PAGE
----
I’m a big fan of the Red Tape Chronicles and Bob Sullivan. He just posted a great article titled “Tax debt settled for pennies? Don’t count on it” and it’s worth a read.
But here are some important highlights.
That’s why, as tax day approaches, you are hearing seemingly nonstop advertisements for companies that claim magical powers to wipe away tax debt. The ads bear a striking resemblance to those credit card debt settlement companies I’ve written about, but there’s this extra punch to their offers: While credit card firms can be intimidating, most Americans are terrified of the IRS.
That’s why promises to “end the nightmare” and erase debt for “pennies on the dollar” can be quite persuasive.
As with many unscrupulous offers, the reason this one is so pervasive is because there is a grain of truth to the claims. Yes, in extreme circumstances, the IRS will settle old debts for a tiny percentage of the outstanding balance. But in most of those cases, the consumer is either near death or completely unemployable and without any valuable assets.
Instead of describing these long odds, many tax debt settlement companies sweet talk clients. Then they take large up-front payments — prices start at $3,000 and climb fast from there – but do little or nothing to help with the tax problem, according to Illinois Attorney General Lisa Madigan.
“These companies help virtually no one,” Madigan said.
Firms that advertise tax debt settlement services are selling a legitimate IRS procedure called an “offer in compromise.” If IRS debt collectors determine that the federal government has no chance of collecting on a tax debt, the agency will consider settling for a lesser amount. But the process is long, drawn out and relatively painful. No one can quickly obtain a “pennies on the dollar” settlement with the IRS, Madigan warned.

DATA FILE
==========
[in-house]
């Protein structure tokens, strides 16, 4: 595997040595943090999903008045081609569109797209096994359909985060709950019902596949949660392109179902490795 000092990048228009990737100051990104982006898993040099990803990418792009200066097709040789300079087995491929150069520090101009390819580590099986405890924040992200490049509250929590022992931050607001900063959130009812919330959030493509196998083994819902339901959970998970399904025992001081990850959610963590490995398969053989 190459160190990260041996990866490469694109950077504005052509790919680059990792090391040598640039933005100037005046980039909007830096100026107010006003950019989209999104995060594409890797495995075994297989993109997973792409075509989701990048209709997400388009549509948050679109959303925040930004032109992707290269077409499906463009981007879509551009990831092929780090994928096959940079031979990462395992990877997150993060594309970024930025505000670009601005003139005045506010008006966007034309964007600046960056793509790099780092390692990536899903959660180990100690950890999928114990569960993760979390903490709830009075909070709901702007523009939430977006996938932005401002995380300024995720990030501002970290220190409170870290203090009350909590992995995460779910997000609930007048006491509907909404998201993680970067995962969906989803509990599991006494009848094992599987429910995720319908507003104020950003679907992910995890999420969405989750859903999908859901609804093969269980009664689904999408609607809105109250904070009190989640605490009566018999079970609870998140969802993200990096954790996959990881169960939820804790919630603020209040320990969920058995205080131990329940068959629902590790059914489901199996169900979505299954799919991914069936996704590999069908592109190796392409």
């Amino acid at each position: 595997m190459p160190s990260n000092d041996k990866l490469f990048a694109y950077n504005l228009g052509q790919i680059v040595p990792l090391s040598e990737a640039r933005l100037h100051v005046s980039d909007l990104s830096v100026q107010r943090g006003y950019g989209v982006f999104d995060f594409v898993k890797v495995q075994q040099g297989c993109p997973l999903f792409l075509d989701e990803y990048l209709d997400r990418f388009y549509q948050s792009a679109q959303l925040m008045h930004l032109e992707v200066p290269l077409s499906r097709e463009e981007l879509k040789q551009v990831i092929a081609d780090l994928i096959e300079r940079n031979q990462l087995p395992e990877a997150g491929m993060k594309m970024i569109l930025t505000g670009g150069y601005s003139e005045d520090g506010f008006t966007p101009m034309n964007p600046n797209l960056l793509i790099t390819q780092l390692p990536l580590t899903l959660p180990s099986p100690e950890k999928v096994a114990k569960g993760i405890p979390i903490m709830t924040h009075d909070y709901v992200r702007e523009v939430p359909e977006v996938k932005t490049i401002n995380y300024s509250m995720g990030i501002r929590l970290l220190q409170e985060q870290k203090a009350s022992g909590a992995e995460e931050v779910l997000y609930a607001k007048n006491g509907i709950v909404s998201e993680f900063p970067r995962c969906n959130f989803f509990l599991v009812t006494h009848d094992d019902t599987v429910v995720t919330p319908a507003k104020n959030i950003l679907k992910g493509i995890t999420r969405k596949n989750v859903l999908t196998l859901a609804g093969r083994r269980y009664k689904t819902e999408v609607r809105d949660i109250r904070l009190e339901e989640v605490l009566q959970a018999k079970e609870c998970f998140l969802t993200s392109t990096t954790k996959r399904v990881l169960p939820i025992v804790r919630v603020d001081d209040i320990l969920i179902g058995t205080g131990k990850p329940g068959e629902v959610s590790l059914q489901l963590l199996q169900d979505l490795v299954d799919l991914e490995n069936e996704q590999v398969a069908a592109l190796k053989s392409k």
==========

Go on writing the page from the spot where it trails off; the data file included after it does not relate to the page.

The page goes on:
“We are increasingly concerned about unscrupulous promoters charging excessive fees to taxpayers who have no chance of meeting the program’s requirements,” said IRS Commissioner Mark W. Everson in a statement. “We urge taxpayers not to be duped by high-priced promises.”
Larry Lawler is a tax debt expert and executive director of the nonprofit American Society of Tax Problem Solvers, which advocates for tax experts that help consumers with debt. While freely admitting some firms that aggressively advertise are trying to dupe consumers, he says a few bad apples have given his industry “a black eye that is underserved.”
Many tax debt agents offer legitimate help to consumers, he said, though that help rarely results in debt forgiveness. He said nine out of 10 of the clients he personally represents must pay their entire tax bill, but he helps them reach an affordable installment plan with the IRS.
Settlement offers are far more lucrative for tax debt solution companies, he said. Even the most complex installment arrangement earns his firm only about $1,700, while tax settlement companies frequently charge $6,000 or more for a settlement that lessens the tax debt, he said. That’s often the last few thousand dollars the debtors have.
Many firms also have poor Better Business Bureau ratings. For example, American Tax Relief – which advertises nationally, currently has an “F” rating from the Los Angeles office of the Better Business Bureau. The firm did not return a phone call requesting comment.
Jeffrey Rogyom is a tax lawyer in Maryland who recently penned a top 10 list of ways to spot a potential tax debt scam. Among the red flags on his list:
- The agent never asks why you owe the IRS money.
- Unethical companies promise results… great results.
- They advertise so much you know their name.
- They claim they’ll have your tax problem resolved quickly.
- Your first payment “strangely reflects how much cash you have.”
- The firm uses a “phantom office.” He recommends Googling the address to see if it’s a real office complex or something more suspicious.
“These companies promise you the world, that’s how they make their money,” he said. “For some people (settlement) is a great option, but many people really need to be told they should file for an installment plan.”
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